I've read a lot of good books lately, but this one was the most fun book I've read in a long while. I think Mike got quite tired of me telling him that he should listen to it, too, and I even called my mom and told her that she must buy it for my twin brothers for Christmas. Must. It was an order.
The story begins with The Purge, an annual occurrence in the land of Quill where the Unwanteds are separated from the Wanteds. (You are an Unwanted if you show any natural inclination towards creativity in music, art, drama, storytelling, etc.) Alex is named as an Unwanted (he has been caught drawing with a stick in the dirt), but his twin brother, Aaron, is saved as a Wanted. (Incidentally, their parents are Necessaries, a group of laborers held in low regard.) The Unwanteds are taken to be eliminated in the Great Lake of Boiling Oil (sounds pleasant, no?), but upon arriving they are escorted past the mirage into a magical land called Artime. It is the home of the Unwanteds and is ruled by a wise and kind man named Mr. Today. Even though
Artime is kept hidden by magic, Mr. Today knows it is only a matter of time before Quill discovers them and a battle of power ensues.
You can see that the review across the top of the cover says, "The Hunger Games meets Harry Potter." While this comparison might be a bit extreme, I did find this book to be the perfect blend between dystopian and fantasy.
Speaking of fantasy, it is not my preferred genre, but the magic in this book was truly enchanting. In the land of Artime, the Unwanteds not only improve and perfect their talents, but they use those talents in magical ways...painting themselves invisible, drawing 3-D doors, singing enemies into a deep sleep, etc. I know I don't read nearly as much dystopian and fantasy as some people, but in a genre where there are so many spin-offs and retellings and hashing out of the same old ideas, this story really felt fresh and new.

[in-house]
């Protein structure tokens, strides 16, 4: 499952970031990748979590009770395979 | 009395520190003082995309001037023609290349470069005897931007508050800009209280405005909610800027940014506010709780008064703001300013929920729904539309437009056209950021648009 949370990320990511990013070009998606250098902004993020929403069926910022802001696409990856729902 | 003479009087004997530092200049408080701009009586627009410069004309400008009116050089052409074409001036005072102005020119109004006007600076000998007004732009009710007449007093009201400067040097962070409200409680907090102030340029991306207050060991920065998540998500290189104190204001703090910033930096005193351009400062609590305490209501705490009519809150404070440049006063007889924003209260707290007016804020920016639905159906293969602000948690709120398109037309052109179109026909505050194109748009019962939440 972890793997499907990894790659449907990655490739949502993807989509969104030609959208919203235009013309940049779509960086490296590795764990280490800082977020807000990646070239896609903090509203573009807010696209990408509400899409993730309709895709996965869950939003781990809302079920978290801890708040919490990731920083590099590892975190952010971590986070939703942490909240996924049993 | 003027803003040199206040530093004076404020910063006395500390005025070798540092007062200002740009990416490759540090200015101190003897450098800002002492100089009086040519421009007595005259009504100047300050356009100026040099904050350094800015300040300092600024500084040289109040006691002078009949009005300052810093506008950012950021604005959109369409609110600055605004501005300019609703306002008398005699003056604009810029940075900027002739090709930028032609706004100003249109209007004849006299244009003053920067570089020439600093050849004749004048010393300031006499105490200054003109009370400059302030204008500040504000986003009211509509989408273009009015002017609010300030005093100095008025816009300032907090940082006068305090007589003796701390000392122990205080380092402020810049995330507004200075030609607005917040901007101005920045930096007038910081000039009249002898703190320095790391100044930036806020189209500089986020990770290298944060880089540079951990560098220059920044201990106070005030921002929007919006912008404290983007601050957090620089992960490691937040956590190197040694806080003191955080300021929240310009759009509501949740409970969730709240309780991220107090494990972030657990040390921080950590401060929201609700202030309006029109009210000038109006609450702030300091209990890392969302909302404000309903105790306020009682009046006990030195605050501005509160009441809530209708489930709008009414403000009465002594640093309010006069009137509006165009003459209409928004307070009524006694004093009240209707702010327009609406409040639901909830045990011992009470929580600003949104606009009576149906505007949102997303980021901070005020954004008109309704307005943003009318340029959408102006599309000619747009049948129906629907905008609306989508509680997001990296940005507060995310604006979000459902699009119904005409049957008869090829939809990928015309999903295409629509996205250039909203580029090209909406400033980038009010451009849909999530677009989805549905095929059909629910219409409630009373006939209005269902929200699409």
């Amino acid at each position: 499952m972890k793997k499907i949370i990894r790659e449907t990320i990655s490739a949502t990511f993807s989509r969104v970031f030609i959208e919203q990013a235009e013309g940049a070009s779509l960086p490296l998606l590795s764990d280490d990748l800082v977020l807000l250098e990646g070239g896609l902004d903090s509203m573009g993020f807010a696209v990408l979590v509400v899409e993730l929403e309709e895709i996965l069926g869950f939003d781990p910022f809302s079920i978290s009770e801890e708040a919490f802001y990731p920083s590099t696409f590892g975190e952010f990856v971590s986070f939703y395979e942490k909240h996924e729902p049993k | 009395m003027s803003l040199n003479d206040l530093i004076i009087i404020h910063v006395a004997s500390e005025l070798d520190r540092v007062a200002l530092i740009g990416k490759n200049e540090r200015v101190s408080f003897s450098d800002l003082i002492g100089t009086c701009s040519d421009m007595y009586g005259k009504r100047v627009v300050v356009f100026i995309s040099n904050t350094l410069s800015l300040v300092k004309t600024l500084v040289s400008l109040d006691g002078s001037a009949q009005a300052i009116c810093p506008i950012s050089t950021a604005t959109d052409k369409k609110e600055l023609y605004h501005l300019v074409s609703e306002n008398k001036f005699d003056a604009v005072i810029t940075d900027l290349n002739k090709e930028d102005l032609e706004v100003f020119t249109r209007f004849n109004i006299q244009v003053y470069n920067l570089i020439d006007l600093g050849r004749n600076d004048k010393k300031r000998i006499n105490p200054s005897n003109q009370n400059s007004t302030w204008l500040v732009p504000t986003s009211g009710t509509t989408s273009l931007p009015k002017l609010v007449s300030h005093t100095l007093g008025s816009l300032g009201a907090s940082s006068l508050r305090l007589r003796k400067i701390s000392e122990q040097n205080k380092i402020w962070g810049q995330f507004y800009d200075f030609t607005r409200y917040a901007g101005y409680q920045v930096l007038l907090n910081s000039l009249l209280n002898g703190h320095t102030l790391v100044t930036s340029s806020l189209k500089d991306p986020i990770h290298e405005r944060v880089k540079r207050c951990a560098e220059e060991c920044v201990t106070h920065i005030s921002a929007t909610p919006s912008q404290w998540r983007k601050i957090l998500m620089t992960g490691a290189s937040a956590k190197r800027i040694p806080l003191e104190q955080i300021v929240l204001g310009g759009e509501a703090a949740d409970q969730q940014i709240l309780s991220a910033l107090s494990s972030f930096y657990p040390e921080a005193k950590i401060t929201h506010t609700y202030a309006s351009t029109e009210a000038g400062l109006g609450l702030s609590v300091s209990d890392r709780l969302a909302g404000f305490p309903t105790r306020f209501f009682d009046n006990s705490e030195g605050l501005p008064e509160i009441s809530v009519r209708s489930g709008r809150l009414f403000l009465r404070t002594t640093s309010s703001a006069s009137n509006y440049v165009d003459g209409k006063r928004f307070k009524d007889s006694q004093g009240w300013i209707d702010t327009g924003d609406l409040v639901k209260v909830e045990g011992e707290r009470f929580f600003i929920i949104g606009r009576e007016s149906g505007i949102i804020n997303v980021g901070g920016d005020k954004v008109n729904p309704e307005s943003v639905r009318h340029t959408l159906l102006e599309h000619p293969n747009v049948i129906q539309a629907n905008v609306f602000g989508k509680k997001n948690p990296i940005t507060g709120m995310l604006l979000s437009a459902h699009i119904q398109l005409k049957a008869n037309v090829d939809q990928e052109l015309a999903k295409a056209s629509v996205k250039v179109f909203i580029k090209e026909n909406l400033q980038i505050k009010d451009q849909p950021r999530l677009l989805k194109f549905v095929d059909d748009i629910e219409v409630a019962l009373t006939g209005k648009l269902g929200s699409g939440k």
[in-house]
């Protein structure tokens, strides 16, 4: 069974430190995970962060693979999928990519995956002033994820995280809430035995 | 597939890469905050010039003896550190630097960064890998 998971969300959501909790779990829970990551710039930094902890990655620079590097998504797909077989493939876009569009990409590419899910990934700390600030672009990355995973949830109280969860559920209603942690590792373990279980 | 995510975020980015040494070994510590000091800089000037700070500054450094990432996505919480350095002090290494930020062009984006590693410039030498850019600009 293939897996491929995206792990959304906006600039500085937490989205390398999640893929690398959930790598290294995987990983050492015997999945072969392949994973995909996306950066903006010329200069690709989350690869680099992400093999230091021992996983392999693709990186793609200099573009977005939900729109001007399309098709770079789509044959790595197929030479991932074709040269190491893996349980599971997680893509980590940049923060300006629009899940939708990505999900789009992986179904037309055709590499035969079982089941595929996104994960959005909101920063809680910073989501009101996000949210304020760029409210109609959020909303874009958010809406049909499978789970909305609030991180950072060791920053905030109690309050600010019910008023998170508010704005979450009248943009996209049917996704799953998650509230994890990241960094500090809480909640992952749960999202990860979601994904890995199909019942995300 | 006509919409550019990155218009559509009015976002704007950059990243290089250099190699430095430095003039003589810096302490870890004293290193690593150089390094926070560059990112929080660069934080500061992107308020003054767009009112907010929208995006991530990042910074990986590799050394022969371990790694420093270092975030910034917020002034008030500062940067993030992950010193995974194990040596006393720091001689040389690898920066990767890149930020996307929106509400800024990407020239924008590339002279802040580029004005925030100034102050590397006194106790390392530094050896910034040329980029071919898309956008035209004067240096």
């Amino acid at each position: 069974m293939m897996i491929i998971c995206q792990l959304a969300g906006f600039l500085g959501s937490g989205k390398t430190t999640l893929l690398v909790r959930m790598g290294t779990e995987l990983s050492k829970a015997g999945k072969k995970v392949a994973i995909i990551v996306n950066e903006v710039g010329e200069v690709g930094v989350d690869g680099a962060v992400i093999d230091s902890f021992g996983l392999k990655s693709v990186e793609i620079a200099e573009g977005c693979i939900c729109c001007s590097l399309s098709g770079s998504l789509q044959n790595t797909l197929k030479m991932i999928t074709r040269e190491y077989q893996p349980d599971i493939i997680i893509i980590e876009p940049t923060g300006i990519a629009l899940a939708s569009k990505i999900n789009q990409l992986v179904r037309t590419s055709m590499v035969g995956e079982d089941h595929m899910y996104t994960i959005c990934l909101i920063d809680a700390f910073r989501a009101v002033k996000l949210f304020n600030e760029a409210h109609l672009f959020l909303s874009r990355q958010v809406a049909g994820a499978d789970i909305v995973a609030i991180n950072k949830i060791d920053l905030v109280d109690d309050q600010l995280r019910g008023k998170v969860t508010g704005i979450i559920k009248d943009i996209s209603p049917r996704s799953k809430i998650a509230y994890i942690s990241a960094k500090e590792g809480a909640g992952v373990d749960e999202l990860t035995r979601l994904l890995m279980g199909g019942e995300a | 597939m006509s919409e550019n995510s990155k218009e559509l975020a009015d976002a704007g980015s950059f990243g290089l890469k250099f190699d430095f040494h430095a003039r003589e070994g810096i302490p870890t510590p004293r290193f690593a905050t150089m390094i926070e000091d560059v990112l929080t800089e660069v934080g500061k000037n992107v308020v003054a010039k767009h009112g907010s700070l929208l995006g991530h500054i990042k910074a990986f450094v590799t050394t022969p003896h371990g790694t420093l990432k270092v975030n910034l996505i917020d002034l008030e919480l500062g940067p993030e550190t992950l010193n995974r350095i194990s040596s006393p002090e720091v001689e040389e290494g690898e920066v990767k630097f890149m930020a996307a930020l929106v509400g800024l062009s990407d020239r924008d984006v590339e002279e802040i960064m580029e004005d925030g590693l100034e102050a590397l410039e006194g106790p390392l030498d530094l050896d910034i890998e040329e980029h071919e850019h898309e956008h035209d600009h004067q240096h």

The plot was captivating, the pacing perfect, and the characters unique and realistic. Occasionally I was frustrated when something was said that didn't make sense, and I wondered if I somehow missed or forgot some important detail. In the end though, everything was explained or revealed. I usually like stories where there are little teasers of future events or questions from the past which are gradually thought through and resolved, but for some reason it seemed more confusing than intriguing this time.
I listened to the audio, and I can't recommend narrator Simon Jones enough. I'm a sucker for British accents, but he really was top-notch. His voices were so distinct and varied that I could immediately tell who was speaking before I was told.
I can think of so many people I would love to recommend this book to. It's written for the 10-14 year-old crowd, and I have a couple of nephews in that age bracket who I'm sure would love it (if they haven't already read it). Even though Alex is the main character, there is another boy and two girls who make up his circle of friends, and much of the story is told from their perspectives, so I really think it would appeal equally to both girls and boys. But obviously, I also enjoyed it as an adult, and I can think of several of my friends who would also like it. In a few years, I would love to read it aloud to my boys and share the experience with them. And then, I already mentioned how many times I've told Mike that he should read it. So really, you should just get the audio, pack a bus full of friends and relatives, and all enjoy it on a road trip together. And if your destination is to somewhere new and fun, well then, even better.
P.S. It is the first book in a trilogy (the second installment just came out this month), but this story could easily stand on its own.